How SPW PDPS portfolios are actively managed
- 17 July 2023
- 10 mins reading time
At Schroders Personal Wealth (SPW) we advocate an active approach to investment management. In this article we outline what this means in practice.
There are two fundamental ways to manage portfolios and funds: active management and passive management. Let’s first consider passive management.
Passive portfolios and funds simply aim to replicate the performance of an investment index. Indices, in turn, aim to measure the performance of particular types or combinations of investment assets.
The best-known UK index is the FTSE 100. This index measures the collective performance of the equities (shares) of the 100 largest companies in the UK with a stock market listing. In other words it is an index for the equities of large UK companies. A FTSE 100 passive fund would simply aim to accurately replicate the performance of the FTSE 100.
Indices such as the FTSE 100 are often used as benchmarks for the performance of active funds or portfolios. Active funds or portfolios are run by fund and portfolio managers who aim to offer better returns than their index benchmarks, rather than simply matching them. So a fund manager running an equity fund comprising large UK companies, with the FTSE 100 as its benchmark, would try to secure higher returns than the FTSE 100 index.
Fund and portfolio managers typically aim to beat their benchmark indices by investing more, proportional to the benchmark, in holdings they believe have the potential to grow more strongly than the benchmark index. And they also typically invest less, proportional to the benchmark, or have no exposure at all, to holdings they believe could potentially perform more weakly than the benchmark.
SPW’s Personal Discretionary Portfolio Service
SPW runs nine Personal Discretionary Portfolio Service (PDPS) portfolios, each with a particular risk level. PDPS portfolios are multi-asset portfolios, which means they can invest in a wide range of assets, including equities, government bonds, corporate bonds, property, commodities, absolute return funds and cash.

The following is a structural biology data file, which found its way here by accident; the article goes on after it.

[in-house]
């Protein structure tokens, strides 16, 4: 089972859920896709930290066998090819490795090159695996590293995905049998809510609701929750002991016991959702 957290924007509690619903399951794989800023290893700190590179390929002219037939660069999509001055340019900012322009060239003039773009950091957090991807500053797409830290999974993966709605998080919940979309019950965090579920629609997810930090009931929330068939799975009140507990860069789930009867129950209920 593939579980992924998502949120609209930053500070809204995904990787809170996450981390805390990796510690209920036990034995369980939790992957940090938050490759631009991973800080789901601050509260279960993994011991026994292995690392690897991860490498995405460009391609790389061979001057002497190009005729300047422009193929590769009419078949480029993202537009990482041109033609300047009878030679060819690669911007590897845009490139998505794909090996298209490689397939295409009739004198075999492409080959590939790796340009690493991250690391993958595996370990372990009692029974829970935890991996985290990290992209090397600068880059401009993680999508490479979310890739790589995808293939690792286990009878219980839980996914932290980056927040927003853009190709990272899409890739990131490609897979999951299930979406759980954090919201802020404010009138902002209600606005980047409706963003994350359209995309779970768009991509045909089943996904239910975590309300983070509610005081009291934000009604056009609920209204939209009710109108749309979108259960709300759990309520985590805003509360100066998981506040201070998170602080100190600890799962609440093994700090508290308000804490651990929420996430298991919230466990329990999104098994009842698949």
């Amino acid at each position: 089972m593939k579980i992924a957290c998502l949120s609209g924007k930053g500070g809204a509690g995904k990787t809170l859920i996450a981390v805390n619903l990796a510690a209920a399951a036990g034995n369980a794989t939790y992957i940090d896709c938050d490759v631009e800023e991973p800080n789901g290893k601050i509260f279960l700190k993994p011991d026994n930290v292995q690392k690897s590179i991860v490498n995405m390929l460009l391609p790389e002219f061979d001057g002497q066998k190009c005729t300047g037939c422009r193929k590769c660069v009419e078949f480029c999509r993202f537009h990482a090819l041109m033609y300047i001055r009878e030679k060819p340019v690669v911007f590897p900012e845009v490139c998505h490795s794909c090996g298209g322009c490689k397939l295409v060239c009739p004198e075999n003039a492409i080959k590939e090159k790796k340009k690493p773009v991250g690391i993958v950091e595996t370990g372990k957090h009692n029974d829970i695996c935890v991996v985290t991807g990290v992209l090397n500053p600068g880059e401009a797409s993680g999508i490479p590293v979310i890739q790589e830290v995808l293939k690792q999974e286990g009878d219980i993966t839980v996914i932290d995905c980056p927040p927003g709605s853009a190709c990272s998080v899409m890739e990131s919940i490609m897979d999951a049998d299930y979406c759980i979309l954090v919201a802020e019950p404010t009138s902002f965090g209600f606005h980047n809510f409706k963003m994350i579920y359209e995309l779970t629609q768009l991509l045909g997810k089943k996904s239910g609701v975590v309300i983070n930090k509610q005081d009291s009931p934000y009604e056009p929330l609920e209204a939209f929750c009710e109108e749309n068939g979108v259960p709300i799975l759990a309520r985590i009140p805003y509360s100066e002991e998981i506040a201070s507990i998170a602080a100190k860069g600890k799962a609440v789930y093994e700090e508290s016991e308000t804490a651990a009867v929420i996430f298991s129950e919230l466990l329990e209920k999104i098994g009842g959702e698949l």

The PDPS range extends from lower risk portfolios for cautious investors right up to higher risk portfolios for more adventurous investors. Lower risk portfolios typically contain a relatively large allocation to lower risk investment assets, such as government bonds. Higher risk portfolios typically contain a relatively large allocation to higher risk investment assets, such as equities.
SPW has ultimate oversight of the PDPS portfolios and, crucially, decides on the long-term blend of assets within them (the ‘strategic asset allocation’). But the day-to-day management of PDPS portfolios is undertaken by the multi-asset team at Schroder Investment Management (SIM).
These PDPS portfolios each contain a series of underlying funds. Most of the underlying funds are SPW Multi-Manager funds but PDPS portfolios also contain some funds run by external fund management houses and some contain the SPW Asset Allocator fund (which is explained below). Most of the funds held in SPW PDPS portfolios are active funds, but they also include some passive funds where these are thought to be appropriate.
Composition of SPW Multi-Manager funds
The SPW Multi-Manager funds, in turn, each comprise a series of underlying ‘segregated mandates’ run by external fund houses as well as some underlying segregated mandates run by SIM itself. A segregated mandate is a collective investment run exclusively for a client, typically a financial institution, such as SPW. The SPW Multi-Manager European ex-UK Equity Fund contains the following segregated mandates:
BlackRock European Flexible
Invesco European Equity
Many multi-manager funds operate what is known as a ‘fund of funds’ structure, in which the multi-manager holds a series of underlying investment funds. But, at SPW, we believe there are key benefits to holding underlying segregated mandates rather than underlying funds. In particular, segregated mandates offer SIM’s multi-manager team greater oversight than is available with a typical fund structure. SIM is also able to negotiate lower cost fees on segregated mandates than on typical funds.
When putting together SPW Multi-Manager funds, SIM’s multi-manager team works in conjunction with other SIM teams. In particular, it works with SIM’s multi-asset team and its fund and manager research team.